The Great Debate

In 1998 Ben Horowitz, of Opsware and Andreessen Horowitz fame, penned a piece entitled “Good Product Manager/Bad Product Manager” where he asserted:

“A good product manager is the CEO of the product. A good product manager takes full responsibility and measures themselves in terms of the success of the product. They are responsible for right product/right time and all that entails. A good product manager knows the context going in (the company, our revenue funding, competition, etc.), and they take responsibility for devising and executing a winning plan (no excuses).”

To a certain extent, Horowitz’s words have become a mantra amongst product managers and purveyors of product management methodologies, training, and certification.

In 2017 Martin Eriksson wrote a retort to this piece entitled “Product Managers – You Are Not the CEO of Anything.”  Eriksson asserted:

“Where the two roles differ completely is in authority. Product managers simply don’t have any direct authority over most of the things needed to make their products successful – from user and data research through design and development to marketing, sales, and support. Even today’s most senior product leaders only have hiring and firing control over their direct reports – other product managers. Does that sound like any CEO you know?

A CEO, on the other hand, stands truly alone, with ultimate responsibility for the success or failure of not just the company but every product in it. The CEO also controls all the resources of the company – with hiring and firing prerogatives across the company and final say on the budget. Does that sound like any product manager you know?”

In the past 20 years I have been a product manager, product owner, director of product management, VP of product management, General Manager, and a Chief Operating Officer among other things.  While I like the idea of a product manager being the CEO of their product, I think it is a romanticized notion of the reality of product management.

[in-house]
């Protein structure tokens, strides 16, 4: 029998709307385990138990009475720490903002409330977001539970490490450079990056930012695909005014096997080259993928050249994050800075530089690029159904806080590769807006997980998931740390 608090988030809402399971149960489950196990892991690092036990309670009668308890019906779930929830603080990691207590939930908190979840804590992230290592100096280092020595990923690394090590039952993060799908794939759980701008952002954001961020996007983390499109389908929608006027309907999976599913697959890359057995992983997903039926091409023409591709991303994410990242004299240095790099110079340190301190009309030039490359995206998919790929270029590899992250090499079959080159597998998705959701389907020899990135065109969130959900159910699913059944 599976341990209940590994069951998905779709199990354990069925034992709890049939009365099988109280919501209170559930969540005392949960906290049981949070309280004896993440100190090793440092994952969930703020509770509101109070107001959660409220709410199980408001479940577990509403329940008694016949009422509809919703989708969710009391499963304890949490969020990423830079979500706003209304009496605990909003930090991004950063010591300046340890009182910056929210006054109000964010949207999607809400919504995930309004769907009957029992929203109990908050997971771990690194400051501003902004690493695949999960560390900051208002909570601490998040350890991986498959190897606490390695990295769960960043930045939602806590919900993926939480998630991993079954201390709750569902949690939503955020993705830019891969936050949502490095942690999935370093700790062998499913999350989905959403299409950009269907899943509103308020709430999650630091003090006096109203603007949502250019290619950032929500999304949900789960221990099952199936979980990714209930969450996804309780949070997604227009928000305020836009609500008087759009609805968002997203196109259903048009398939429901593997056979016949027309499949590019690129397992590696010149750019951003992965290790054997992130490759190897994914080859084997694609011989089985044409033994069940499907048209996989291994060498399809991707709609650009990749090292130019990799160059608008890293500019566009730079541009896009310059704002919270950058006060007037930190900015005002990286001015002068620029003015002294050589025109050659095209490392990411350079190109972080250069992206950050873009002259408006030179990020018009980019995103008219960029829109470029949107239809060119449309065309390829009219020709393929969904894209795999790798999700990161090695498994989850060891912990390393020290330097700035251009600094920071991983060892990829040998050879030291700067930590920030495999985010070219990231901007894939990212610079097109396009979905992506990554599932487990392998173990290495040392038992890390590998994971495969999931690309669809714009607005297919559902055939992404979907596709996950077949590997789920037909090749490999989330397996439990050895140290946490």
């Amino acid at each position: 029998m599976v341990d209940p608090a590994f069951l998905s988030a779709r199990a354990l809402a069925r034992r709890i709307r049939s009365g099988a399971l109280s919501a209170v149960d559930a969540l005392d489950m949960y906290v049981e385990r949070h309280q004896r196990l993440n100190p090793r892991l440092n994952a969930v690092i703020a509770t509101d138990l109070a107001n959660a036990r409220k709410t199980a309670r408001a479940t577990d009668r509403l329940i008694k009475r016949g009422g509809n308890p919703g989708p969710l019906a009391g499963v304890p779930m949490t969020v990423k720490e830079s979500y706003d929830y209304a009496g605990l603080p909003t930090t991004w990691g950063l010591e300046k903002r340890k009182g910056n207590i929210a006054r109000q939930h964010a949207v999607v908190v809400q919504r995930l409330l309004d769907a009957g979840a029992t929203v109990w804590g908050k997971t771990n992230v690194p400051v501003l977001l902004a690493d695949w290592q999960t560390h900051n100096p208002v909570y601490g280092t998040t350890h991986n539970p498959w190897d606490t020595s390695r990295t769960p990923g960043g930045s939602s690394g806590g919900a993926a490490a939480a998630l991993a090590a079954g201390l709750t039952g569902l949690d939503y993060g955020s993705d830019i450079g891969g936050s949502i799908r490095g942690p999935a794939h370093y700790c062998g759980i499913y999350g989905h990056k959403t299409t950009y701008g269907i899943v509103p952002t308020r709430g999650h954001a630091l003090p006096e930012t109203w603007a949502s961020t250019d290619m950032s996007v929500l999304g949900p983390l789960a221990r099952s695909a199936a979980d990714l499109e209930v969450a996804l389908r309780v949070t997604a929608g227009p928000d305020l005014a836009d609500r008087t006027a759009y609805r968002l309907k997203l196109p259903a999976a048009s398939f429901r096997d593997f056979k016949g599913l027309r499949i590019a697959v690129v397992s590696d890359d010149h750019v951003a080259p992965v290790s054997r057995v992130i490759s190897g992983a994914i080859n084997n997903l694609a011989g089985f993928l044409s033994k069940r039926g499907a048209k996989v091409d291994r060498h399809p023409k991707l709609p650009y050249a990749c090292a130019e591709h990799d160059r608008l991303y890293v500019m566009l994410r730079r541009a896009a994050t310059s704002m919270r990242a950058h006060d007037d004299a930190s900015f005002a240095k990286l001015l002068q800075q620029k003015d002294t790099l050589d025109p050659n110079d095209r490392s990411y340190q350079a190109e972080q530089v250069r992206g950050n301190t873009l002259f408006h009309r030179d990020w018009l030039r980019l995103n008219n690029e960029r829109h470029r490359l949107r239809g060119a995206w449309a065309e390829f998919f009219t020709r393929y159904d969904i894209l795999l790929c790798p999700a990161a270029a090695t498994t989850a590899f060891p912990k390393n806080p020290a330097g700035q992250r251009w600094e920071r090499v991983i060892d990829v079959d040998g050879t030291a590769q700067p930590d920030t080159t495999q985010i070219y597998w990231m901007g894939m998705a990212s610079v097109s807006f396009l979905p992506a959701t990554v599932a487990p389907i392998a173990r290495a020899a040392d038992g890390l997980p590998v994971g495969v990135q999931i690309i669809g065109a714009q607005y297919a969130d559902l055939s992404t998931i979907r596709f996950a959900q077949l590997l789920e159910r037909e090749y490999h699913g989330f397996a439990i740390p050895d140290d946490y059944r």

The Reality of Product Management

As Eriksson noted, product managers are not General Managers.  Product managers inherit constraints from other parts of the business.  They do not determine how many developers work in the organization or on a specific product.  They do not determine how many quota carrying sales reps there are or how their quotas and sales compensation plans are set.  They do not determine what the operating profit margin or EBITDA targets are. 

Product managers inherit constraints that are set by the CEO or other executives in the company.  A core challenge for product managers is to use their influence to optimize how all parts of the organization work to achieve the product and company’s goals.

Product managers need to be experts in the problem domain of the market, customers, and prospects they serve.  They need to be able to empathize with the day-to-day challenges their users face.  Effective product managers go beyond that, they also understand the challenges employees face in their own organizations.  For example:

  • Product Marketing
  • Development
  • Operations
  • Customer Support Reps
  • Sales Development Reps
  • Sales Execs
  • Distributors & Channel Sales Partners
  • Pre Sales Consultants
  • Professional Services Consultants
  • Finance
  • International Marketing, Sales, Support & Operations

While the scope of a product manager’s job is similar to that of the CEO, product managers work within the constraints they are given to help all parts of the organization maximize their performance.

Product Managers as Player/Coach

There is no perfect metaphor to describe the role of a product manager.  One possibility is that of a player/coach.  While the player/coach model has its detractors, I think it is a good way of looking at product management. Product managers have a definite ‘player’ role in identifying, defining, and prioritizing product requirements.  They also serve as a ‘coach’ for other parts of the organization.  They strive to provide the support the needs of marketing, sales, development, operations, support, professional services, finance etc.  Product managers ‘win’ when everyone achieves their goals.